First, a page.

Arabian Business: How do you view the challenges in the Internet market in the region, and what differentiates your approach from other operators and investors?
Khaldoon Tabaza: When Adey and I started iMENA in 2013, our region was probably the only global market where one could capture key business models that possess large existing markets. At the time – and today to a large extent – our ecosystem lacked many of the components of mature markets. This was evident in the lack of experienced specialised senior talent, long fundraising cycles, high costs of expansion, and a lack of large businesses to act as acquirers of smaller ones from within the region.
We viewed this as an opportunity, and adopted a platform approach that compensated for many of the missing elements through our own internal resources, allowing us to have more control, reduce risks, and maximise returns. Our platform approach allowed our businesses to scale fast without compromise on technical or marketing quality, considering the limited resources and funding that was available in the market.
As we enter 2018, most of our businesses have become dominant players in their sectors and matured to win their markets, and our size positions us well for the next phase of growth in the region’s online market.
Arabian Business: In terms of opportunities for growth, how does the GCC and the rest of MENA stack up against other international markets? Is this a function of a youthful demographic and high internet penetration?
Khaldoon Tabaza: The MENA market is a long-tail market that is driven by consumer consumption, small and medium sized enterprises, young populations, and high smartphone penetration. This is why we opted to target businesses that address large regional industries such as automotive, real estate, consumer services, recruitment, and hospitality and hence our focus on classifieds businesses such as OpenSooq and JustProperty and marketplace businesses such as SellAnyCar and ReserveOut.
All of our companies possess network driven business models that build a strong barrier to entry, and protects them against well-funded global players. Many of them are dual-sided marketplaces that have consumer and enterprise offerings such as PropSpace real estate systems for brokers, property managers, and developers, all of which compliment their JustProperty portal.
Arabian Business: Of the business models that iMena operates in – classifieds, marketplaces, and enablement – in which do you see the most potential for further growth?
Adey Salamin: Classifieds business models such as OpenSooq capture the largest addressable markets driven by growth of population and GDP. While vertical classifieds such as JustProperty and marketplaces such as SellAnyCar and ReserveOut have the same advantage and are also at the heart of the transaction allowing us to capture more margins. Enablement models such as Telr in payments are the fuel that drives all online businesses. Overall, our businesses are well positioned to capture value at every stage.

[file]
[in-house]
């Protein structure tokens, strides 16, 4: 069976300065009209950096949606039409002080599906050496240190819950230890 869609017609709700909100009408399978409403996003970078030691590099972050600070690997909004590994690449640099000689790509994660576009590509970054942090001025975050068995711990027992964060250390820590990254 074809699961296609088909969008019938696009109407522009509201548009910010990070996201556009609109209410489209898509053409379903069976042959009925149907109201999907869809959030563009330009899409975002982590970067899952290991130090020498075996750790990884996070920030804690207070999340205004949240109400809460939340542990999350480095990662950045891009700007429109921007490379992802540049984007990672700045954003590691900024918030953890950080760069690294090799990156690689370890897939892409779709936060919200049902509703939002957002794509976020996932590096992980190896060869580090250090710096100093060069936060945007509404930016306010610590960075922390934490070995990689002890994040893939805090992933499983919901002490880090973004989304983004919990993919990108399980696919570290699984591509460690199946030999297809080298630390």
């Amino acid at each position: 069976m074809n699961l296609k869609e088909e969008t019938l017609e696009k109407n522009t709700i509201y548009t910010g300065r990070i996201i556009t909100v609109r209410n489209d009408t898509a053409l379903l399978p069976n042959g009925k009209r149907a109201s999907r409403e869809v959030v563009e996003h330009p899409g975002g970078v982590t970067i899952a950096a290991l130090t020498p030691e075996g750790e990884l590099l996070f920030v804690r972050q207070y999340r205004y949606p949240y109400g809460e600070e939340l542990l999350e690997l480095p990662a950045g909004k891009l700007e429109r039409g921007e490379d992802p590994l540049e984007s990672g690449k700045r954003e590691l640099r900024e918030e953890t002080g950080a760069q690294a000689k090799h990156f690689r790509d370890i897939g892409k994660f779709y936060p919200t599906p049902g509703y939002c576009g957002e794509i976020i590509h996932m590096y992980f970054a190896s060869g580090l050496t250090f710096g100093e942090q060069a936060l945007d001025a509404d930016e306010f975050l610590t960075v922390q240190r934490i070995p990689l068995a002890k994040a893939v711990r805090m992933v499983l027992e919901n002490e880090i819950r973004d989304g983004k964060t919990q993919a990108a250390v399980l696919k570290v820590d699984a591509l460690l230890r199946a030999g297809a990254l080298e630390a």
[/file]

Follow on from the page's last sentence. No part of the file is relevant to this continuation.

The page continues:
Arabian Business: What made you chose the UAE, KSA, and Jordan, as your main markets? Are there any other markets that you find particularly underserved as far as online businesses go?
Adey Salamin: The UAE is an early adopter market that has the most concentrated clusters in our industries of focus, and is a great place from where to do business in the GCC while attracting senior international talent. KSA, for its part, holds the largest potential for growth in terms of market size, and Jordan offers us a great supply for back office talent. Some of our business, such as OpenSooq, have already expanded and dominated some of the largest underserved markets in the region such as Iraq and Libya where we expect to see significant growth in the next years.
Arabian Business: What advice would you give a budding entrepreneur looking to set up an internet business in the region?
Khaldoon Tabaza: The region is a great place for online businesses that can overcome local barriers to entry and that target existing large markets. While the region has its difficulties, it also offers opportunities given that there is less competition compared to other markets, and given that the majority of the market is still underserved.
If you are building a global business model that requires being in the proximity of advanced academia, technology partners and specialized talent – and that requires accelerated and higher risk funding – then you need to either build a simultaneous base or relocate to a more advanced ecosystem such as that of the Bay Area, the Nordic countries or China, as the region is still not ready for those types of businesses.
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